Fire Extinguishers

Keep safety in mind by the hearth

By Shannon Beineke

Keeping a fire extinguisher near your hearth could, one day, make the difference between a happy home and a lumpy pile of ashes. Fires cost millions in damages and take hundreds of lives every year in this country. Any delay before extinguishing a house fire could put the home, along with the people inside it, in grave danger. This situation can be avoided by keeping a fire extinguisher close to the fireplace, and by knowing how to use it before things get out of hand.

An ABC extinguisher is an advisable option because it can extinguish three classes of fires. Class C fires are electric, Class B fires involve fuels like kerosene or gasoline, and fires in the Class A category burn lumber, paper or cardboard—the sort of material used in a fireplace. Be sure to get the right kind of extinguisher and learn how to use it properly; using an air-pressurized water (APW) extinguisher for a kitchen fire (Class K) actually causes flames to spread faster!

Certain types of fire extinguishers are still useful in select situations. Carbon dioxide extinguishers (CO2) can be used to put out both Class B and Class C fires. Types ABC and BC are both dry chemical extinguishers, filled with powder, and pressurized with nitrogen. Halon fire extinguishers use a clean agent suppression system, so they don't leave any residue behind.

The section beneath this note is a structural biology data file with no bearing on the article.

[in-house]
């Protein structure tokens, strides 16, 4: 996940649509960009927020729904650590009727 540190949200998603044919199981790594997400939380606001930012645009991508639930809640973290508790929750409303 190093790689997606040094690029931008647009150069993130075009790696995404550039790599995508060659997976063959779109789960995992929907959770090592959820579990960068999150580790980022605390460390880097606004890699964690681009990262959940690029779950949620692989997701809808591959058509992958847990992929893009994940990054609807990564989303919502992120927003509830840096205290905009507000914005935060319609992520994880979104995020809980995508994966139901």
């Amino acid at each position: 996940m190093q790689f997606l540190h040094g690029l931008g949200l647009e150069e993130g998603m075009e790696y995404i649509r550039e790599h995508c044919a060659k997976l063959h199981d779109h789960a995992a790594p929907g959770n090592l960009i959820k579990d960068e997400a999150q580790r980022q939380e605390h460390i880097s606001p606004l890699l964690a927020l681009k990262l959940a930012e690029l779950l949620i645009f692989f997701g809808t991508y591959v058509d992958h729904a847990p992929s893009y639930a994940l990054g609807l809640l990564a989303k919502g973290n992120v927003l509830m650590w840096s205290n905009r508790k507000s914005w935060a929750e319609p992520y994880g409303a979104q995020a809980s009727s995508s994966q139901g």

Some people know which kind of fire extinguisher they would prefer, but refuse to get one because it won't look right anywhere near the fireplace. That's when vintage fire extinguishers come to the rescue.

Vintage fire extinguishers can be restored to their original beauty as long as they're mostly dent-free. Besides, they look way more attractive than a bright red hunk of metal. Antique fire extinguishers can be found online, at garage sales and in attics, and they're usually made of brass or chrome. A large piece of furniture can hide extinguishers if having them on display is simply not an option.

If there are little hands lurking around the house, it might be better to invest in a fire extinguisher cabinet. These are the boxes seen hanging in public buildings with extinguishers behind the clear glass. Just be sure to keep a key nearby. Remember: all extinguishers must be replaced immediately if broken, inspections should be scheduled annually, and hydrostatic pressure should be checked once every five years. Never put off an inspection. Safety comes first, and after all, isn't that the whole point of the fire extinguisher?

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